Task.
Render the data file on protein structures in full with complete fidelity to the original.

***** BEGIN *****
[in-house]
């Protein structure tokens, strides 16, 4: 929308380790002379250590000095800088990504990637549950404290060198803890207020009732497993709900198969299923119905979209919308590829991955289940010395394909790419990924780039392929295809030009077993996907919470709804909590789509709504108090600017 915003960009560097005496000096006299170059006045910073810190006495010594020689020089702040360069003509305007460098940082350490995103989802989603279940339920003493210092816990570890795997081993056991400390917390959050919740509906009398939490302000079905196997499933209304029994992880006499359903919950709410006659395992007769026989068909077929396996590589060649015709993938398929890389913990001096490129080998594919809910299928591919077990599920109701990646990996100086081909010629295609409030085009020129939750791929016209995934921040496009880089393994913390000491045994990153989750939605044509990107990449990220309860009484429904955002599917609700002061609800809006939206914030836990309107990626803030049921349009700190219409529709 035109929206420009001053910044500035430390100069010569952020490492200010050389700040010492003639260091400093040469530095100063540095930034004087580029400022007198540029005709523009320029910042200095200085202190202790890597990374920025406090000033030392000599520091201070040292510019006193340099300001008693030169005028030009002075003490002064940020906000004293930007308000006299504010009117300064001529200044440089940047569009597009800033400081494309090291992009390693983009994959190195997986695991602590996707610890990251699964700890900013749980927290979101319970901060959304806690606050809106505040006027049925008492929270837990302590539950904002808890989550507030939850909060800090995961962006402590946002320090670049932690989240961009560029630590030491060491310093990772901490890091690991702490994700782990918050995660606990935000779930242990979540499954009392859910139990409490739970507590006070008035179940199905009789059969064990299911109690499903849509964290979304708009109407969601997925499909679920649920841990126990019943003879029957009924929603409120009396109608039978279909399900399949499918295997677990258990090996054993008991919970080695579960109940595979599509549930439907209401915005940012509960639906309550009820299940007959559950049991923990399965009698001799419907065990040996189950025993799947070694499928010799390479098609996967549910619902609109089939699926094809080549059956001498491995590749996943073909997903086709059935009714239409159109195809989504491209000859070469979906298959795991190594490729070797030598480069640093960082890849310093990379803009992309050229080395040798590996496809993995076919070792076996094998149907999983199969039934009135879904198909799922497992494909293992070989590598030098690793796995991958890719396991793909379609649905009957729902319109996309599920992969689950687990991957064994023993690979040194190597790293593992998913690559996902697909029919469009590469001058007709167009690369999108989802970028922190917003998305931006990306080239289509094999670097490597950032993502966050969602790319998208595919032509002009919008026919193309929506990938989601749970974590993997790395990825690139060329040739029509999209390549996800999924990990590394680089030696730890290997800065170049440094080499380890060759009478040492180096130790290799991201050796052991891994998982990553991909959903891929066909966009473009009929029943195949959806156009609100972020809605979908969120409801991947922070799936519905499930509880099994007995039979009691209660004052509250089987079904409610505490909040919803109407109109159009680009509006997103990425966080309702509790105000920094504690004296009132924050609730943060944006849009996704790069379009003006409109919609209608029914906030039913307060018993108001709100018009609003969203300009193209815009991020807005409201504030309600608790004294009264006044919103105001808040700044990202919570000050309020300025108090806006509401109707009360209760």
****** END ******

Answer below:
[in-house]
């Protein structure tokens, strides 16, 4: 929308380790002379250590000095800088990504990637549950404290060198803890207020009732497993709900198969299923119905979209919308590829991955289940010395394909790419990924780039392929295809030009077993996907919470709804909590789509709504108090600017 915003960009560097005496000096006299170059006045910073810190006495010594020689020089702040360069003509305007460098940082350490995103989802989603279940339920003493210092816990570890795997081993056991400390917390959050919740509906009398939490302000079905196997499933209304029994992880006499359903919950709410006659395992007769026989068909077929396996590589060649015709993938398929890389913990001096490129080998594919809910299928591919077990599920109701990646990996100086081909010629295609409030085009020129939750791929016209995934921040496009880089393994913390000491045994990153989750939605044509990107990449990220309860009484429904955002599917609700002061609800809006939206914030836990309107990626803030049921349009700190219409529709 035109929206420009001053910044500035430390100069010569952020490492200010050389700040010492003639260091400093040469530095100063540095930034004087580029400022007198540029005709523009320029910042200095200085202190202790890597990374920025406090000033030392000599520091201070040292510019006193340099300001008693030169005028030009002075003490002064940020906000004293930007308000006299504010009117300064001529200044440089940047569009597009800033400081494309090291992009390693983009994959190195997986695991602590996707610890990251699964700890900013749980927290979101319970901060959304806690606050809106505040006027049925008492929270837990302590539950904002808890989550507030939850909060800090995961962006402590946002320090670049932690989240961009560029630590030491060491310093990772901490890091690991702490994700782990918050995660606990935000779930242990979540499954009392859910139990409490739970507590006070008035179940199905009789059969064990299911109690499903849509964290979304708009109407969601997925499909679920649920841990126990019943003879029957009924929603409120009396109608039978279909399900399949499918295997677990258990090996054993008991919970080695579960109940595979599509549930439907209401915005940012509960639906309550009820299940007959559950049991923990399965009698001799419907065990040996189950025993799947070694499928010799390479098609996967549910619902609109089939699926094809080549059956001498491995590749996943073909997903086709059935009714239409159109195809989504491209000859070469979906298959795991190594490729070797030598480069640093960082890849310093990379803009992309050229080395040798590996496809993995076919070792076996094998149907999983199969039934009135879904198909799922497992494909293992070989590598030098690793796995991958890719396991793909379609649905009957729902319109996309599920992969689950687990991957064994023993690979040194190597790293593992998913690559996902697909029919469009590469001058007709167009690369999108989802970028922190917003998305931006990306080239289509094999670097490597950032993502966050969602790319998208595919032509002009919008026919193309929506990938989601749970974590993997790395990825690139060329040739029509999209390549996800999924990990590394680089030696730890290997800065170049440094080499380890060759009478040492180096130790290799991201050796052991891994998982990553991909959903891929066909966009473009009929029943195949959806156009609100972020809605979908969120409801991947922070799936519905499930509880099994007995039979009691209660004052509250089987079904409610505490909040919803109407109109159009680009509006997103990425966080309702509790105000920094504690004296009132924050609730943060944006849009996704790069379009003006409109919609209608029914906030039913307060018993108001709100018009609003969203300009193209815009991020807005409201504030309600608790004294009264006044919103105001808040700044990202919570000050309020300025108090806006509401109707009360209760």